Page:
A winter storm will sweep across the midwest Wednesday and into Thursday morning. States north of Missouri will see snowfall, areas south and west of Missouri will get more thunderstorms and rain.
In Missouri, National Weather Service meteorologist Chris Bowman says the heaviest snowfall will be in northwestern Missouri.
“We’re probably looking on the order of 3 to maybe upwards of 7 inches, maybe 4, upwards of 8 depending on how things play out. Snow amounts are going to be generally lesser as you progress to the south and southeast. For the Kansas City area it looks like a solid 1 to 3 with the heaviest amounts across the northwestern part of the Kansas City metro area, so northern Platte County … into southeastern Jackson County. Over toward Kirksville across northern Missouri probably in the 2 to 4, 3 to 5 inch range for snowfall and then amounts again trail off as you go south, so towards Columbia maybe half an inch of snow?”
The Weather Service says the storm will also pack strong northwest winds of 25 to 35 miles per hour, gusting as high as 45 miles per hour that could cause drifting snow and create “blizzard like” conditions.
“There are going to be periods of time where the strong winds combine with the snow to create visibilities on the order of a quarter-mile or less intermittently through the duration of the storm.
There will also be some sleet or freezing rain as temperatures drop and rain transitions over to snow.
“That’s going to quickly move from west-to-east across mainly northern Missouri … don’t expect to have much in the way of any accumulation from sleet or any frozen precipitation.”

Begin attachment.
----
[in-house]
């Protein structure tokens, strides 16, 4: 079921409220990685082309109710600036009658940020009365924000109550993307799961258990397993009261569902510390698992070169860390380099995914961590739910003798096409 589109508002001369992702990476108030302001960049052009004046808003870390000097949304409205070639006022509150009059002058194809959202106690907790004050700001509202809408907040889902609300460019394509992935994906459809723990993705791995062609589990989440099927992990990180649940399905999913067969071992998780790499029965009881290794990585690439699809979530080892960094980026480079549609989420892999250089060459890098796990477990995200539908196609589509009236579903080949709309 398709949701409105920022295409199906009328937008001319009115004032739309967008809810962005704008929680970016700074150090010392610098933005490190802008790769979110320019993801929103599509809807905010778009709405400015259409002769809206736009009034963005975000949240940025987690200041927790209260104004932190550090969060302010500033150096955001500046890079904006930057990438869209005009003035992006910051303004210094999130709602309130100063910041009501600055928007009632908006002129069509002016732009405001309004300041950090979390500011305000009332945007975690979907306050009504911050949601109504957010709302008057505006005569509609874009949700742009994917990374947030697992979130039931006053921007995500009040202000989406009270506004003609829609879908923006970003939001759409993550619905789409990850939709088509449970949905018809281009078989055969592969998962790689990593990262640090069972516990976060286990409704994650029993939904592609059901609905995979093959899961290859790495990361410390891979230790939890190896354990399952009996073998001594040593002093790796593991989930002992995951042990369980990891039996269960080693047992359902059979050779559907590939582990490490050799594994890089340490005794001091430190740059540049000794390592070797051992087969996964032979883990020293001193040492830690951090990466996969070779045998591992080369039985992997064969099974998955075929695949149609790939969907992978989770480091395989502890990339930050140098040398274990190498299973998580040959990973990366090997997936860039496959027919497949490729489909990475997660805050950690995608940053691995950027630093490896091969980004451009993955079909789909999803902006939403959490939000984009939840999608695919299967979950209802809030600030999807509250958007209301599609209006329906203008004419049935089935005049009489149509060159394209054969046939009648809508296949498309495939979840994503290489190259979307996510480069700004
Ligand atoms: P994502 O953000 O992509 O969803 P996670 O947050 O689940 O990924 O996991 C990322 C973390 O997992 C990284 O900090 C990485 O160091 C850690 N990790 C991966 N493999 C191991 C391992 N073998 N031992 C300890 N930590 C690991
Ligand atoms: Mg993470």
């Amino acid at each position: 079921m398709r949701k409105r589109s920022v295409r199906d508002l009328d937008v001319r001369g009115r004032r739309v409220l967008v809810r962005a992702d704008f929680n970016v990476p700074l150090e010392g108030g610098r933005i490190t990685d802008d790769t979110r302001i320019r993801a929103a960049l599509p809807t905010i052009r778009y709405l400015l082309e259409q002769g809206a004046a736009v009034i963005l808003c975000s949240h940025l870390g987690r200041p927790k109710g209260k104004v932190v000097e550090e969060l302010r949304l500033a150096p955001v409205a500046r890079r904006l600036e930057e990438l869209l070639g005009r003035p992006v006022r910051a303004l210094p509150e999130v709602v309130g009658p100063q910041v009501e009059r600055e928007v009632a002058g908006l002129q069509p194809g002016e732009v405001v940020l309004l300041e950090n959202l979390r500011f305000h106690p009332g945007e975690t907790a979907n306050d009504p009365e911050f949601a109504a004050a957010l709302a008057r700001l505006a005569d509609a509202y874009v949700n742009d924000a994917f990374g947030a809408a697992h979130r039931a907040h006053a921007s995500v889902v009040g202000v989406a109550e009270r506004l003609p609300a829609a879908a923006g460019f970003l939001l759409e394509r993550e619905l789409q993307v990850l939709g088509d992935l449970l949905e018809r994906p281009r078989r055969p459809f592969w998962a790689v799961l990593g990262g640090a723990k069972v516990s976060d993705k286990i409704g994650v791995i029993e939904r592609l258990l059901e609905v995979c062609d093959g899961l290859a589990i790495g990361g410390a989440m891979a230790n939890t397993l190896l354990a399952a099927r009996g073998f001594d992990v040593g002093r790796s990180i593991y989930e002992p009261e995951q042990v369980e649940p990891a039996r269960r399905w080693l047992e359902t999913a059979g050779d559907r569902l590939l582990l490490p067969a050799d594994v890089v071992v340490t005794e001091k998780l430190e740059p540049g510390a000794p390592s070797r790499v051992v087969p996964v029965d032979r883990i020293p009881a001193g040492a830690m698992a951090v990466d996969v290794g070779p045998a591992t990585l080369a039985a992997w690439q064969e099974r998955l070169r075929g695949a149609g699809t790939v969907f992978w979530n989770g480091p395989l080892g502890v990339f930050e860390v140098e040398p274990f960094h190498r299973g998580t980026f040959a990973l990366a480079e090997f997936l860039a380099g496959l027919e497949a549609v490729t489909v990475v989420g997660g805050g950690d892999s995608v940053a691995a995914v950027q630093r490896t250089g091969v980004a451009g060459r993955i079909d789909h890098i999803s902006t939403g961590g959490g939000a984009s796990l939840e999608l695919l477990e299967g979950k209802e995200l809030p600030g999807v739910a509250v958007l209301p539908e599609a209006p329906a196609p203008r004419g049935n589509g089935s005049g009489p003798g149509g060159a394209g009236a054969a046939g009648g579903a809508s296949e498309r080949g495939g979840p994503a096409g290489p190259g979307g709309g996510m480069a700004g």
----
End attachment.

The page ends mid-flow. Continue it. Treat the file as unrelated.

Captain Tim Hull says Missouri didn’t have much of a winter last year, and people tend to forget how to drive on snow and ice.
“We always take this opportunity to remind everybody before we start seeing the snow and ice fly to make sure that they’re prepared … their vehicle’s prepared, they’re mentally prepared, to operate that vehicle in these kinds of driving conditions.”
The Department of Transportation says its crews in Northwest Missouri are ready.
“We’ve got our equipment all calibrated and checked and all of our supplies are stocked and the employees are on alert. We’re basically watching the weather just like everyone else is and we are ready to go when the situation arises.”
Bowman says temperatures in the wake of the system will be much colder on Thursday.
“They’ll struggle through the day on Thursday and maybe by the late afternoon, parts of western Missouri from Kansas City southward to Paola, Kansas or Butler, Missouri might warm up into the lower 30s but elsewhere it’s going to stay in the 20s through the duration of the storm.”
For the latest information, watches and warnings, visit the website of the National Weather Service office for your area: